U.S. banks sticking to decision to make employees return tooffice

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Aug 5 - Wall Street's biggest banks are sticking to their decision to make employees return to the office in the coming weeks even as public health officials around the globe warn about the aggressive nature of COVID - 19 Delta variant.

The new variant is sparking unvaccinated fears even among vaccinated lawyers and bankers and investment managers, that they might be bringing home harm to unvaccinated children after a day in the office in Manhattan.

By making our families and children return to the office, you are essentially putting them at risk, said one person on a company-wide conference call where employees could ask questions and air potential grievances about returning to the office, according to another participant.

After having quickly adapted to working remotely as the pandemic spread last year, many firms on Wall Street are ready to return their staff, if only for a portion of the week. For many that means a return to high-speed elevators and commuter trains starting next month.

Now a new kind of fear is creeping in when many Wall Street executives heaved a sigh of relief following the imminent availability of vaccines in the US.

A lot of people are not commuting into the city right now and so the New York suburbs have become a new meeting place that has never existed before but where you can efficiently arrange a lot of face to face meetings now, said Jonathan Litt, whose hedge fund Land Buildings Investment Management concentrates on real estate.

If you drive 10 minutes, have lunch and then go home, Litt, whose hedge fund moved to nearby Connecticut more than a decade ago, said.

Some lawyers and bankers have told colleagues that they would not be returning to their Manhattan offices in the foreseeable future for fear of catching the highly transmissible new strain and carrying it home to children under 12 who have not been cleared to receive the COVID - 19 vaccine.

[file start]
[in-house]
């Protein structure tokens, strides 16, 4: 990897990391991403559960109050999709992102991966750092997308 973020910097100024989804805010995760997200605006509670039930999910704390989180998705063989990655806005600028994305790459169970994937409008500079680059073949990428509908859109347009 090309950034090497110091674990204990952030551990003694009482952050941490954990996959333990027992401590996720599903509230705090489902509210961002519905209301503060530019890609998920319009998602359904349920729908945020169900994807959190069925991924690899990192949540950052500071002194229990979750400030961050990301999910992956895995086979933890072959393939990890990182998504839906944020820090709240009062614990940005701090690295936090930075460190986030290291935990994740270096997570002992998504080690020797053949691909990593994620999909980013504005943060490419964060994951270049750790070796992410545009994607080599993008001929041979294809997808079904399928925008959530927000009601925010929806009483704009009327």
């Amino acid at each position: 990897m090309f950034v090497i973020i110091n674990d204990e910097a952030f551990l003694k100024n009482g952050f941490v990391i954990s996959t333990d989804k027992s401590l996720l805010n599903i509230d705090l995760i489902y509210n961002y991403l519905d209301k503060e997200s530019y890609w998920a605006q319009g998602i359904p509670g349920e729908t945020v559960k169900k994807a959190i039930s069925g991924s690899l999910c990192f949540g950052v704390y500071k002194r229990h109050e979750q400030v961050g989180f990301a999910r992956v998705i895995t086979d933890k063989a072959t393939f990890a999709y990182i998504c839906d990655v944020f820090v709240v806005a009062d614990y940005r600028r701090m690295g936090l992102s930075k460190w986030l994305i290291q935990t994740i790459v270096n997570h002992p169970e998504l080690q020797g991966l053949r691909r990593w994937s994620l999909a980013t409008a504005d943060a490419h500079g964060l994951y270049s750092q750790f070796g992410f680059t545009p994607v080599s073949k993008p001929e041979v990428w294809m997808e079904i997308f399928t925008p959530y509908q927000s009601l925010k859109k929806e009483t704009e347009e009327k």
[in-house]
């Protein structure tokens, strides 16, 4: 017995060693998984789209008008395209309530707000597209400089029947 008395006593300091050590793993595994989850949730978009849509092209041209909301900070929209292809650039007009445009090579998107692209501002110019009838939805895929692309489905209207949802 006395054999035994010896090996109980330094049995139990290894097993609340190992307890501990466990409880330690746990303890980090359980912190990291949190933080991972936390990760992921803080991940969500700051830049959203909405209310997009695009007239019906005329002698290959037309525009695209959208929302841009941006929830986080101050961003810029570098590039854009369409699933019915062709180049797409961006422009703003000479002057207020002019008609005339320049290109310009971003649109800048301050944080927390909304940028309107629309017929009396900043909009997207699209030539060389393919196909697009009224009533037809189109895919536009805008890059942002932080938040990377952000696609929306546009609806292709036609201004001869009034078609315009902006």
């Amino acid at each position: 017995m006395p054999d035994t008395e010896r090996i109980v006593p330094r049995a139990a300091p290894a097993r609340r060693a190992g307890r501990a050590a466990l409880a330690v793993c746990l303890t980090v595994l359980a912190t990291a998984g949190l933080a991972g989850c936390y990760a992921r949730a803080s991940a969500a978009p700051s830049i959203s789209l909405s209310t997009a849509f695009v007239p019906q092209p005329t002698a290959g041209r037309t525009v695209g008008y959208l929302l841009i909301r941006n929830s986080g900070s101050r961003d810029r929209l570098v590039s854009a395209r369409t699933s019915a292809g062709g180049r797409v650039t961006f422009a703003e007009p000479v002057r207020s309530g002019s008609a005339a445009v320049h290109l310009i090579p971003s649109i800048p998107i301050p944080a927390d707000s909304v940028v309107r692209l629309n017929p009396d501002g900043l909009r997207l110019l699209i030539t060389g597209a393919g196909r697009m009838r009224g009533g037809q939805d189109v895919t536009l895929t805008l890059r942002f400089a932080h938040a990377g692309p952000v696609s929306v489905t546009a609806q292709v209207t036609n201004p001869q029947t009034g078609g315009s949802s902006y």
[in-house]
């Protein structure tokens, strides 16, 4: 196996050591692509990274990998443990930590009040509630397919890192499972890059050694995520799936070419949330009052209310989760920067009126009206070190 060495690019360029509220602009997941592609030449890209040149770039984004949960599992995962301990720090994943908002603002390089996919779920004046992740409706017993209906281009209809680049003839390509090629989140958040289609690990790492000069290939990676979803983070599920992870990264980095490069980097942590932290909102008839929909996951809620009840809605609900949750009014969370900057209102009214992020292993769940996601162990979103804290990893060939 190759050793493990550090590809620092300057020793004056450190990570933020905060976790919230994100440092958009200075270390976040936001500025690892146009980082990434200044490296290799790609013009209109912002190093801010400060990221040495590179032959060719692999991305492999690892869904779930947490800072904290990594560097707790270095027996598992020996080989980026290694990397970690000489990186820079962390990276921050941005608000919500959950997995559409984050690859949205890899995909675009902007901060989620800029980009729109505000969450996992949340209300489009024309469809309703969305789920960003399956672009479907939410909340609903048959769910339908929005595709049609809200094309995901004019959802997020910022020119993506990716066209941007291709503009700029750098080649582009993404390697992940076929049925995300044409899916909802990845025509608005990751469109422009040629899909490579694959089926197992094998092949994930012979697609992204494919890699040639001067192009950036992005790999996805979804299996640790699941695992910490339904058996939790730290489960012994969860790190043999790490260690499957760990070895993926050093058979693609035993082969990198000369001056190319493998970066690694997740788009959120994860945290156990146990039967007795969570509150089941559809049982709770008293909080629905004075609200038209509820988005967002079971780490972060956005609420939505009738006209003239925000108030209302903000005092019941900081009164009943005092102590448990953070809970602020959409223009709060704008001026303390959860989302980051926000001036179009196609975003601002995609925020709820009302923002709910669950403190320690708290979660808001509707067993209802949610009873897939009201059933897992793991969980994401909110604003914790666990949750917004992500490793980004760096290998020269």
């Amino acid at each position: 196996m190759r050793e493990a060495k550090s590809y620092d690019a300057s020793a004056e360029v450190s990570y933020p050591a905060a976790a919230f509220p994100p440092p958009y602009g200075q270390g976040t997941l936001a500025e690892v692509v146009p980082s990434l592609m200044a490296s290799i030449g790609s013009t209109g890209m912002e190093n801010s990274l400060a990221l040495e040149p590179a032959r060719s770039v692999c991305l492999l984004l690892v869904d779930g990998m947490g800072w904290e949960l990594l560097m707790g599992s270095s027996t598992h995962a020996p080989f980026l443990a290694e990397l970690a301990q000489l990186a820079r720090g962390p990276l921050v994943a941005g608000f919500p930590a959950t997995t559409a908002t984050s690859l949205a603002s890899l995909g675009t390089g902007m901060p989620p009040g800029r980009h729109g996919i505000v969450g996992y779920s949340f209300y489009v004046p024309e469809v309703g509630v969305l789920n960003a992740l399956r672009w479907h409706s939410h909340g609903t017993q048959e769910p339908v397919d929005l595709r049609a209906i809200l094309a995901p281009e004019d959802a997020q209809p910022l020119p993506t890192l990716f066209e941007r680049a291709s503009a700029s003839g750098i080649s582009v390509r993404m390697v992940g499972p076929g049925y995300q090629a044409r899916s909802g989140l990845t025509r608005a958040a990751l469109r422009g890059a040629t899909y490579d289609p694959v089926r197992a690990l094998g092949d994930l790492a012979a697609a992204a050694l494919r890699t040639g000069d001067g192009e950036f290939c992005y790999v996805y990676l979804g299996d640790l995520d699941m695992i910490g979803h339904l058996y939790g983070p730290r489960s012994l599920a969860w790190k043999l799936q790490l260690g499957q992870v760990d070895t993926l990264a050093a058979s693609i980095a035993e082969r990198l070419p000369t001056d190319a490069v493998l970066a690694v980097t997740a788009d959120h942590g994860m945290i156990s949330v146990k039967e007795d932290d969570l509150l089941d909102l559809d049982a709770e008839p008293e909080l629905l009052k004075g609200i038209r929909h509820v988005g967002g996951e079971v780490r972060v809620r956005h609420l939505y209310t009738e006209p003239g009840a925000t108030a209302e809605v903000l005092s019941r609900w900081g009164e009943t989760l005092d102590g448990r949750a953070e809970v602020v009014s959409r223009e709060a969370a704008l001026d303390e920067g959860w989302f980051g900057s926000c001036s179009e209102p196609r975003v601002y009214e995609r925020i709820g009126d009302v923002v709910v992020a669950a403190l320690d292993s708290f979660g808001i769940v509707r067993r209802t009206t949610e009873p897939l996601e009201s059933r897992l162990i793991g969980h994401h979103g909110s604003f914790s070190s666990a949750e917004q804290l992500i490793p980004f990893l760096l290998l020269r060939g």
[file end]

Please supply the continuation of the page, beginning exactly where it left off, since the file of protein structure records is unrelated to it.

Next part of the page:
Several said the mood among many parents of young children has changed in the last two days, the latest twist in a saga that saw many of them flee their New York offices in March 2020 only to make a tentative return earlier this summer.

I thought we were past this and things were getting better, but they are clearly not, said another executive who asked not to be identified for fear of angering his employer like the half dozen contacted for this story.

At the major banks, the policies, for now, are to hold the course with some giving a harder stance on vaccines.

Morgan Stanley's staff and clients will not be allowed to enter the New York offices of the bank if they are not fully vaccinated, a source said.

Goldman Sachs has had a vaccine status reporting requirement in place since June 10, a spokesperson said, adding that unvaccinated individuals are required to submit to regular, weekly testing and wear a mask.

A spokesperson for Wells Fargo Co said the bank has plans for a planned return to office for its U.S. employees that would begin in September.

The spokesperson said that we are continuing to monitor the data and will adjust as needed.

A banker in JPMorgan Chase Co told Reuters Fear is rising, but speculated that the bank won't make any changes after CEO Jamie Dimon was among the first senior executives to bring his workforce back. JPMorgan declined to comment on any changes to its back office plans.

The largest U.S. bank had said it would bring its employees back to the office in July on rotational basis.